June 28, 2022
IntelBrief: MBS Attempts to Burnish Regional Credentials Ahead of U.S. Summit
In late June, MBS conducted a regional tour in an attempt to burnish his leadership credentials in advance of U.S. President Biden’s July 16 visit to the Kingdom. MBS visited two key allies, Egypt and Jordan, both of which seek financial support and additional investment from the Kingdom. King Abdullah II of Jordan and President Abdel Fattah el-Sisi of Egypt, will join President Biden and leaders of the Gulf states including the Prime Minister of Iraq, Mustafa al-Kadhimi, at the July 16 summit in Jeddah. In addition to showcasing his regional influence, MBS reportedly hoped to strengthen his summit leverage by coordinating regional positions on key issues that likely will be discussed with the United States, including a broad regional alliance to counter the growing strategic capabilities and influence of Iran, resolving the war in Yemen, efforts to revive peace talks between Israel and Palestine, and energy prices. President Biden will no doubt look to persuade the Kingdom and other exporters to add crude oil and natural gas supplies to the global market, the latter of which is expected to be in short supply in Europe this coming winter. Some European Union (EU) countries reported in June that Russia’s state-owned gas conglomerate, Gazprom, had cut gas exports to them by 60% - a clear retaliation for European military support for Ukraine. U.S. officials are also likely to highlight human rights issues at the regional summit.
On his regional tour, MBS received particularly warm welcomes in Jordan and in Egypt - both allies of the Kingdom, despite having had occasional differences in the past. King Abdullah and President Sisi have largely avoided discussing MBS’ role in the October 2018 murder and dismemberment of Jamal Khashoggi at the Saudi consulate in Istanbul. Both support MBS’ efforts to counter Iran through a network of alliances, including the longstanding partnership with the United States as well as emerging regional alliances. A day after MBS left Amman, King Abdullah stated: “I would be one of the first people that would endorse a Middle East NATO” - a statement suggesting that MBS, his regional allies, and Israel are discussing joint defense arrangements that would reduce their reliance on a U.S. security umbrella. The Jordan visit also enabled the two kingdoms to settle recent tensions over perceived Saudi support for King Abdullah’s half-brother, Hamzah, who has openly expressed disloyalty to Abdullah. As host to two million Palestinians registered as refugees, Jordan also aims to keep the Arab world focused on resolving the Israeli-Palestinian dispute, but Saudi Arabia and several Gulf states have built ties to Israel without demanding any significant concessions from Jerusalem. Egypt has been a committed ally and staunch supporter of the Kingdom in recent years. Egyptian forces joined the Saudi-led Arab coalition fighting the Iran-backed Houthi rebels in Yemen, and Egypt has backed the Saudi decision to support a Yemen truce that began in April and has been extended until at least early August.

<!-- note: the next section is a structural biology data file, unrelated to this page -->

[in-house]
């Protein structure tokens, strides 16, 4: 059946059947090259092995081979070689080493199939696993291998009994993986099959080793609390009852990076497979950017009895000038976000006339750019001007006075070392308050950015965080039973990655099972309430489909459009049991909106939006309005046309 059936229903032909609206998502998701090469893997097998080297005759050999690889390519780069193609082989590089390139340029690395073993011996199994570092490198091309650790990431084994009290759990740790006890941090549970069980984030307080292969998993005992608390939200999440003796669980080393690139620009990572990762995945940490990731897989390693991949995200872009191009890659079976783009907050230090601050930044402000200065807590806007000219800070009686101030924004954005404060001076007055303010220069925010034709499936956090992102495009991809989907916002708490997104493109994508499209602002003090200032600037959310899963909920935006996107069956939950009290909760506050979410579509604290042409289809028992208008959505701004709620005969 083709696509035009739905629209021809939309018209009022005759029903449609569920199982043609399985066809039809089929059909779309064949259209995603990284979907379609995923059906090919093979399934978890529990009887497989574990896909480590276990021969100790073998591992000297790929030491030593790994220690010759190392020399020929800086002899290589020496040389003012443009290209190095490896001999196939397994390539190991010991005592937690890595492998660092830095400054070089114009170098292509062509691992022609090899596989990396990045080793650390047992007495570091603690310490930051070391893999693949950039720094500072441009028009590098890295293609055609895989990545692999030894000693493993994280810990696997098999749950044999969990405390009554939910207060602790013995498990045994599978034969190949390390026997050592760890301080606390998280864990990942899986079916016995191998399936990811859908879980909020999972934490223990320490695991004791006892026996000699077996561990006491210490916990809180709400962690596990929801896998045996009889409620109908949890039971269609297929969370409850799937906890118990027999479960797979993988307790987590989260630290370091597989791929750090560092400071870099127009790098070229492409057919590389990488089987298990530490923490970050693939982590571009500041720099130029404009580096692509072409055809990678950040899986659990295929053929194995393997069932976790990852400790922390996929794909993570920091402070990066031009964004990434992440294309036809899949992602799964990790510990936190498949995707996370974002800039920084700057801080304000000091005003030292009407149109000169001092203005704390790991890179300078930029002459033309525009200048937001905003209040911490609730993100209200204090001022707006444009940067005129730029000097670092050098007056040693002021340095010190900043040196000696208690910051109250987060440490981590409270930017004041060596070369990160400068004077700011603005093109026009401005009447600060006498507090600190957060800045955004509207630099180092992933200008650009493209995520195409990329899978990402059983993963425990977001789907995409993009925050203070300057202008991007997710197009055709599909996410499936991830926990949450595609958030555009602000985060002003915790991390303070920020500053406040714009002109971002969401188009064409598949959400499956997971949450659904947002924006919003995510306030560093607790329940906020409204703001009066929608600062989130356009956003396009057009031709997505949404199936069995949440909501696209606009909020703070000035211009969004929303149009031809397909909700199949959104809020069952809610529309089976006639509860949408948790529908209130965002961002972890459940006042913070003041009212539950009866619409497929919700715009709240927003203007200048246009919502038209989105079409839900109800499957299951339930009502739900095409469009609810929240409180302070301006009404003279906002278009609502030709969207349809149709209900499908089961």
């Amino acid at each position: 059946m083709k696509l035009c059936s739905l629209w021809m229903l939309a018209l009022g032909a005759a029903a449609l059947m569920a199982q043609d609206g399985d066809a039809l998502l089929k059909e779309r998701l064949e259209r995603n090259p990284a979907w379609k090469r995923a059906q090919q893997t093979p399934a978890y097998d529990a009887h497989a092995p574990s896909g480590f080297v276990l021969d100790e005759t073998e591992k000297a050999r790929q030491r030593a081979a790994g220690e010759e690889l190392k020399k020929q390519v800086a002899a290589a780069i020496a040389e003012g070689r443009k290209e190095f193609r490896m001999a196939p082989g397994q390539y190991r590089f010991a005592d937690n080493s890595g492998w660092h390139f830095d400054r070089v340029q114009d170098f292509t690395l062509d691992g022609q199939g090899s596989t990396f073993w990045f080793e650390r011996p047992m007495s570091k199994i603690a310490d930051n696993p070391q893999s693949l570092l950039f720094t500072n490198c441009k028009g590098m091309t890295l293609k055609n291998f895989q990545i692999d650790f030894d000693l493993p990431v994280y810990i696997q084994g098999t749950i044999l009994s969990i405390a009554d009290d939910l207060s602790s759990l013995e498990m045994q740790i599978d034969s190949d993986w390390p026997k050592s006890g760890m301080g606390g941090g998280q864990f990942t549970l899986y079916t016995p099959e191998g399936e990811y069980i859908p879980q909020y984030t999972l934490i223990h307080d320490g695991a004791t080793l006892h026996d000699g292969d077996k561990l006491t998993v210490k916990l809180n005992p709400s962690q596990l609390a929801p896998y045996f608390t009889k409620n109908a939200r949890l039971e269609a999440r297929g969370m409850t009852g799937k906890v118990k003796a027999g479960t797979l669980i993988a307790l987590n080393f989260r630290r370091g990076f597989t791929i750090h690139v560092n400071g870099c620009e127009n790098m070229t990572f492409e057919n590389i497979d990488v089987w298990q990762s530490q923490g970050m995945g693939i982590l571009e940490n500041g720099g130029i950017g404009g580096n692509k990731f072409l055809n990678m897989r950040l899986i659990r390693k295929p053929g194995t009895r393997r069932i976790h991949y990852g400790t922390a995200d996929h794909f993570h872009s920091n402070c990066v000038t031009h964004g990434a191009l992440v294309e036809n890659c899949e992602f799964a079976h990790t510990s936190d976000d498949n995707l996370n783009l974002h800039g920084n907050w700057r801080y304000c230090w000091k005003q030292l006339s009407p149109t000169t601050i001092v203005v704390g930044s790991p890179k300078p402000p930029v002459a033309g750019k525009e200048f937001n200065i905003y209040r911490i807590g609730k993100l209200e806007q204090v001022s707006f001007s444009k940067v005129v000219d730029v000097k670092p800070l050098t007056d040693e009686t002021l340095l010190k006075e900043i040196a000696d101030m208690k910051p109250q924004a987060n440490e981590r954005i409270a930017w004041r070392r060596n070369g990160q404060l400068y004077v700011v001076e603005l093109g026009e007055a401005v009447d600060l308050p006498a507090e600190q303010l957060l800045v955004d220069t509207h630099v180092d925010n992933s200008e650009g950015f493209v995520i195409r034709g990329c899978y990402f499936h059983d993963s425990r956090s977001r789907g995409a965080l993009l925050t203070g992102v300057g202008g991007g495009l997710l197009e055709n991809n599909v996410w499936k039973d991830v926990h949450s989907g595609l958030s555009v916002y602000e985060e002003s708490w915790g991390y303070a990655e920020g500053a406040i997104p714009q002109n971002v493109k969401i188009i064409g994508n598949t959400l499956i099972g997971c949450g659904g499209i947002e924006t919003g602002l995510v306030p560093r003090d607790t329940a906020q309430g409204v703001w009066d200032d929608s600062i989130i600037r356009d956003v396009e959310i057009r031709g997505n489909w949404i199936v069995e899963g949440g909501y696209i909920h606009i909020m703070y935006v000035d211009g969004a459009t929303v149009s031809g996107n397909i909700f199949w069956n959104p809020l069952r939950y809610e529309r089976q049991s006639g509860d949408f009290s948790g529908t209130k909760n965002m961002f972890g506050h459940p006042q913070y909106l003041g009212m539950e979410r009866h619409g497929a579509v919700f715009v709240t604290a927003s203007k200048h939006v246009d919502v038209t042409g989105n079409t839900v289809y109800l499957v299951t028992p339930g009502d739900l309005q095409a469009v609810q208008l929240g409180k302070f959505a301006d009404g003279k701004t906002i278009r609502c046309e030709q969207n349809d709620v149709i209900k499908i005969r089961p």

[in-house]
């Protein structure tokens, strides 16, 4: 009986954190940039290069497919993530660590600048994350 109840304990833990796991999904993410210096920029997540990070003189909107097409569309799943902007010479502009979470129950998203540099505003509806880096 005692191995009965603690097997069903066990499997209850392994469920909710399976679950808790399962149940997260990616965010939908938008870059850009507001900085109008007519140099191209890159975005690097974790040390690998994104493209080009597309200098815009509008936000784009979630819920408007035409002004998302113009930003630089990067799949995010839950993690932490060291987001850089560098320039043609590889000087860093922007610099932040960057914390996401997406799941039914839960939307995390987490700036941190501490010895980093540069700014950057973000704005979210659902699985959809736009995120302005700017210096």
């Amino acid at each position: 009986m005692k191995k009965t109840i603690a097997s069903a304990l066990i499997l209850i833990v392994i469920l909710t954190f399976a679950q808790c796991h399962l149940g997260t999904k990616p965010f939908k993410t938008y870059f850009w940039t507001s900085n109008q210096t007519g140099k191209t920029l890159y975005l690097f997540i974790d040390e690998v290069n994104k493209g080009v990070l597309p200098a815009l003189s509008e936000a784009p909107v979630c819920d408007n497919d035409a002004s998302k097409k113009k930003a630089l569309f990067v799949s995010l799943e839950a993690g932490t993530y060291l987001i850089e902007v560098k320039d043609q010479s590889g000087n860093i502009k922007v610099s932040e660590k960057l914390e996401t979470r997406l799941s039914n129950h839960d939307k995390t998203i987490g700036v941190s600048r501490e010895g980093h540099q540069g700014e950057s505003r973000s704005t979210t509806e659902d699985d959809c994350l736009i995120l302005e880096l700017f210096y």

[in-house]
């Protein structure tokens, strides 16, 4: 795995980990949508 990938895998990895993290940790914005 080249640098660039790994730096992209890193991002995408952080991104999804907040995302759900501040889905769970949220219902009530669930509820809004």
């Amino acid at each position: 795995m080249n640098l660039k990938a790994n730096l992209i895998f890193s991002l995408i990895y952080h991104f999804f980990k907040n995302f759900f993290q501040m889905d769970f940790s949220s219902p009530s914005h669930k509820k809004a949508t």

At the same time, both Egypt and Jordan look to MBS to provide investment and budgetary support. The signing of nearly $8 billion worth of investment deals appeared to meet Egypt’s expectations for the MBS visit. Jordan, which has no significant oil or gas resources, has sought additional financial support, as well as the implementation of a previous Saudi commitment of roughly $3 billion in investments. No major Saudi donations or Saudi government-directed investment deals were announced during the MBS stop in Amman. However, on the sidelines of the visit, Jordanian and Saudi companies in the mining, construction, atomic energy, imports and exports, and other sectors signed cooperation deals.
The last country on MBS’ tour, Turkey (Türkiye), was the most closely watched stop, even though Turkey's President Recep Tayyip Erdogan will not attend the regional summit. Yet, the stop signaled that MBS has, in the view of regional leaders, emerged from the cloud of the Khashoggi killing. Erdogan’s need for Saudi economic support amid a nearly 70% inflation rate that will no doubt affect his re-election campaign next year, outweighed Erdogan’s interest in using the killing to discredit Saudi policies that oppose regional Islamist movements and largely ignore the Israeli-Palestinian dispute. In addition to sidestepping his criticisms of these Saudi policies during MBS’ visit, Erdogan signaled a willingness to join a regional axis to counter Iran’s influence and strategic capabilities in the Middle East. In the days before MBS’ arrival, there were reports that Iran had been planning operations to assassinate Israelis visiting Turkey. At the June 24 conclusion of the visit, MBS appeared to recommit to economic support discussed during Erdogan’s visit to the Kingdom in late April. A joint statement issued following the leaders' talks detailed a new period of bilateral ties, including the removal of trade restrictions - a reference to an informal Saudi boycott of imports of Turkish goods, begun in November 2021 - more scheduled talks, and a possible currency swap. At a trade conference held in Ankara to coincide with the MBS visit, a senior Saudi official said that the Kingdom has decided to lift the trade embargo. Even with only modest agreements announced, the visit to Turkey significantly improved MBS’ regional image in advance of the summit with President Biden in July.